“Hello!! So good to see you!!” boomed JK, giving me a tight hug.
“Good to see you too! How have you been?”
“Terrific!” JK laughed. He was an old acquaintance. We had lost touch when he moved out of Delhi 15 years ago. But last week he called up out of the blue to say he was in town and we agreed to meet for lunch.
“You do look terrific,” I said. He had lost so much weight he looked malnourished. There were dark circles under his eyes, as if he hadn’t slept for days, and his head was in a plaster. But he was more cheerful than the FM RJs you want to strangle every morning on your way to traffic jam. It made me uneasy.
“JK, is everything alright?”
“Life in plaster,” he laughed. “It’s a blaster!”
“What happened?” I asked. “Looks like a major injury.”
“I had a minor misunderstanding with my boss. So he bashed me on the head with a paper weight.”
“Oh no! Did you call the police?”
“Are you mad,” he said, shaking in mirth. “Why would I? People bash each other all the time. And I know he hit me only because he wanted me to be happy.”
I stared at him. “You must really love your job,” I said. “To put up with such treatment!”
“Hahaha, I don’t have a job anymore,” he said. “After bashing me over the head, my boss fired me.”
“Oh lord! What a horrible man!”
“Not at all,” JK said. “He had good reason to hit me: I had forgotten to respond to his ‘Good Morning’ greeting on WhatsApp. Can you believe it? Anyone in his position would have done the same. Besides, he had no choice but to fire me. Sales had tanked. Company was in debt. They laid off 5,000 employees, not just me.”
“Not at all,” JK said. “I have more leisure now. I can read, write, watch my fingernails grow.”
“That’s good to know,” I said, pleasantly surprised. “So you’re doing ok financially?”
“Not bad,” JK said. “I’ve no money to pay my EMIs. No money to pay my daughter’s school fees. No money to pay even the electricity bill. I’ve sold my car, my father’s land, and all my wife’s jewellery.”
“You sold your father’s land?! Didn’t he object?”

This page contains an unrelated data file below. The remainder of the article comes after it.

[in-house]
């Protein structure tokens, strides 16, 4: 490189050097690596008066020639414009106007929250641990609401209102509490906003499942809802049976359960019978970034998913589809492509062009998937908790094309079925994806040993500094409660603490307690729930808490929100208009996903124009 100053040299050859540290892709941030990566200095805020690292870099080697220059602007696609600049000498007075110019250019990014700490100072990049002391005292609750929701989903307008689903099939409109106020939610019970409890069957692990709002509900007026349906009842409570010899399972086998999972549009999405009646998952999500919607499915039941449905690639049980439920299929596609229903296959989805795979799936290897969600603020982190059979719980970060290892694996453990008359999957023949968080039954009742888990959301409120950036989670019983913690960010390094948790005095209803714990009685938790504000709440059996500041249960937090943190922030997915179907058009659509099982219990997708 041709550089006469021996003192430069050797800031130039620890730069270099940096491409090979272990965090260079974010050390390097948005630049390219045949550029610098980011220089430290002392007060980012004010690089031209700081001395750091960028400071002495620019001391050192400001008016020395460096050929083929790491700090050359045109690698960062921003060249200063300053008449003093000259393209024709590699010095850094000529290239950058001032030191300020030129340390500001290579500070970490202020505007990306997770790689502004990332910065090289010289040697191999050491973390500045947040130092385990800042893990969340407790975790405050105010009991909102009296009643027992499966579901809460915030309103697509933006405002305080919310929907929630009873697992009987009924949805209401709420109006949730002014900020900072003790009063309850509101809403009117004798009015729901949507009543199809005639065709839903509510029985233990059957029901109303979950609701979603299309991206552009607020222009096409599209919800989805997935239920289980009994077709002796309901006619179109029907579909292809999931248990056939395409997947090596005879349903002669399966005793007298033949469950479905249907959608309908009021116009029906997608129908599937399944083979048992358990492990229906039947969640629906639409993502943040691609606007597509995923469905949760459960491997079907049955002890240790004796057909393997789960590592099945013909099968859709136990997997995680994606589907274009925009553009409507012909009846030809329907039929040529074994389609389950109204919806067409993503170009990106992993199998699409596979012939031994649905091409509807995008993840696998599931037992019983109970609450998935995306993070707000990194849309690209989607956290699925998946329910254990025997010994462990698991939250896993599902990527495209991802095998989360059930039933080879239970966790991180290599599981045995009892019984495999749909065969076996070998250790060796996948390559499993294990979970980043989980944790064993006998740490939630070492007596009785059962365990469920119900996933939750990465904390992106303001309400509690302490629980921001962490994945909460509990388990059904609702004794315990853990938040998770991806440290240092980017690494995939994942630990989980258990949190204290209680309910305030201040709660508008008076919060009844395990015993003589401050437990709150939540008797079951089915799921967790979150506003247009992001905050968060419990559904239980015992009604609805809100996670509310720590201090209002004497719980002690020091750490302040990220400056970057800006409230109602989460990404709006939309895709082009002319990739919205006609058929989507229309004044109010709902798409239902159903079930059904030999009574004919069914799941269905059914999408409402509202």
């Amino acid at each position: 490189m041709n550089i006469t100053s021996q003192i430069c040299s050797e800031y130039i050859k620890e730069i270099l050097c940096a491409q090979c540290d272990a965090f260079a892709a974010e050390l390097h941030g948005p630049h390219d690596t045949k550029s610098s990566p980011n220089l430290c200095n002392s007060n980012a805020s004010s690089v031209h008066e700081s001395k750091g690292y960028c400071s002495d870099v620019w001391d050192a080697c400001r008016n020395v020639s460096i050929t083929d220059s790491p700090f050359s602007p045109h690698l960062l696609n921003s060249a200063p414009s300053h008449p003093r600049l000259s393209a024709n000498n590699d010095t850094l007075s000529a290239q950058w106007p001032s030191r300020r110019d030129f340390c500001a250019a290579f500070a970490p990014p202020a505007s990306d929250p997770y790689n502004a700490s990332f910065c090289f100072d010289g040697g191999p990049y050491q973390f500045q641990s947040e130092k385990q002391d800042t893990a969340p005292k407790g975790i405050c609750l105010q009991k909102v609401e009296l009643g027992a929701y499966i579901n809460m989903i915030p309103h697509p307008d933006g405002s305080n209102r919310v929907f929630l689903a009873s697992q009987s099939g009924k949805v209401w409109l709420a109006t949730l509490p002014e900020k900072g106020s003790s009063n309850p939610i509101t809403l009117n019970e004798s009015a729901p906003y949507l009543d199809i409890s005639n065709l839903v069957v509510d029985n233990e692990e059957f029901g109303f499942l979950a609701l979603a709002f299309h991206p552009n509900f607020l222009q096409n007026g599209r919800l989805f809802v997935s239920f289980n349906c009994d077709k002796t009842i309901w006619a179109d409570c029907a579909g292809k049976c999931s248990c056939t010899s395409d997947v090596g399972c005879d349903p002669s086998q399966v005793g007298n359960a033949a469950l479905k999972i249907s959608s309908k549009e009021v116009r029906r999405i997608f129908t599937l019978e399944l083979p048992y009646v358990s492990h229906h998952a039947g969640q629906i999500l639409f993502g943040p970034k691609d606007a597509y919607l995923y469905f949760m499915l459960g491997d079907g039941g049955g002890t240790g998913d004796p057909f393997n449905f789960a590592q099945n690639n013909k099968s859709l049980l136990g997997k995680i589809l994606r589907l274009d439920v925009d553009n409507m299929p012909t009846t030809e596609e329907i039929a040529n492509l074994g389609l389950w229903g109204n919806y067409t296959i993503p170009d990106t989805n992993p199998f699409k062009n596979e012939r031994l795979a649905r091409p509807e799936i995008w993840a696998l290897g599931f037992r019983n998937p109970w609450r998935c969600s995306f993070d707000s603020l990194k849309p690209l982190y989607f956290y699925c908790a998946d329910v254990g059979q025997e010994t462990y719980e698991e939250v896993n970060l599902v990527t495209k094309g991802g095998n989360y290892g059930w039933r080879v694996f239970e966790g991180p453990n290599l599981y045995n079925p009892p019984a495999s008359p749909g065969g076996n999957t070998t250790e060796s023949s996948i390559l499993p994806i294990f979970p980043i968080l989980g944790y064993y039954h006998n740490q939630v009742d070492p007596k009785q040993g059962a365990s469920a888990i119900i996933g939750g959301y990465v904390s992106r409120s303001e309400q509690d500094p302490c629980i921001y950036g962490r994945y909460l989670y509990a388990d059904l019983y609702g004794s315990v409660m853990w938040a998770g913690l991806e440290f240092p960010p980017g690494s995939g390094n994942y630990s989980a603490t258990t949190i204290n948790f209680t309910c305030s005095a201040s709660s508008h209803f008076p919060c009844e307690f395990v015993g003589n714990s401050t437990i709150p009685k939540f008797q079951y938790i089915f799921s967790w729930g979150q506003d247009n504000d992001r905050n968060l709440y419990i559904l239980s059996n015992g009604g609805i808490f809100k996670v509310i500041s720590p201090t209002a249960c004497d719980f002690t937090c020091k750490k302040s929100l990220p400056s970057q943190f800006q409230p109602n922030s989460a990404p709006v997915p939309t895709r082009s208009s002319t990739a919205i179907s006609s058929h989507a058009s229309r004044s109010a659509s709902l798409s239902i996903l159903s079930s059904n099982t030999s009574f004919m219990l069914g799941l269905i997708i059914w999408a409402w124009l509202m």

“Nope,” said JK cheerfully. “He died last Tuesday.”
“Your father died?! I’m so sorry!”
“But why? He is in a happier place now,” JK said, beaming with joy.
“I’m glad you’re taking it so well.”
“Not at all,” JK said. “If dad had been around, he would have forced me to go for treatment. Now that he’s gone, I don’t have to bother with hospitals and doctors. Such a relief, haha.”
“Treatment?” I said. “For what? Your head injury?”
“Of course not. That’s healing on its own. And this is such a great plaster, imported directly from Paris. Touch it and see,” he said, thrusting his head forward.
I gingerly felt it with my fingers. I have to say, it did feel wonderful. I was tempted to break my head against the wall so that I could also wear a plaster like that.
“If it’s not for your head,” I said, “Then what treatment are you talking about?”
“It is for my head only,” JK said, grinning. “I have a tumour in my brain.
“What!!!” I was shocked.
“I’ve also been diagnosed with lung cancer, Crohn’s disease, amyotrophic lateral sclerosis, and cirrhosis of the liver,” he said, laughing merrily.
“Oh my god! Tragedy after tragedy. How are you coping, my friend?”
JK shrugged. “Frankly, my heart is overloaded with joy right now, like 10 people in an elevator meant for four.”
I again looked at him closely. To tell you the truth, he did seem physically somewhat knocked down, and knocked-out, too. But his pale face and nearly emaciated body were radiating one thousand watts of unadulterated good cheer.
“JK, you are an amazing person,” I said. “You were brutally attacked, you were laid off, you’ve lost your father, you have no money, you’ve been diagnosed with a host of deadly, painful, degenerative diseases. Your life is basically hell. Yet you are so happy. How come? What’s your secret?”
“The voiding of Article 370,” JK said. “Removal of special status to Jammu and Kashmir and its integration with the rest of India has given new meaning to my life. It has filled my heart with euphoria and soul with ecstasy. What more can any ordinary, unemployed, indigent citizen of India ask for?”
The writer is Social Affairs Editor, The Hindu.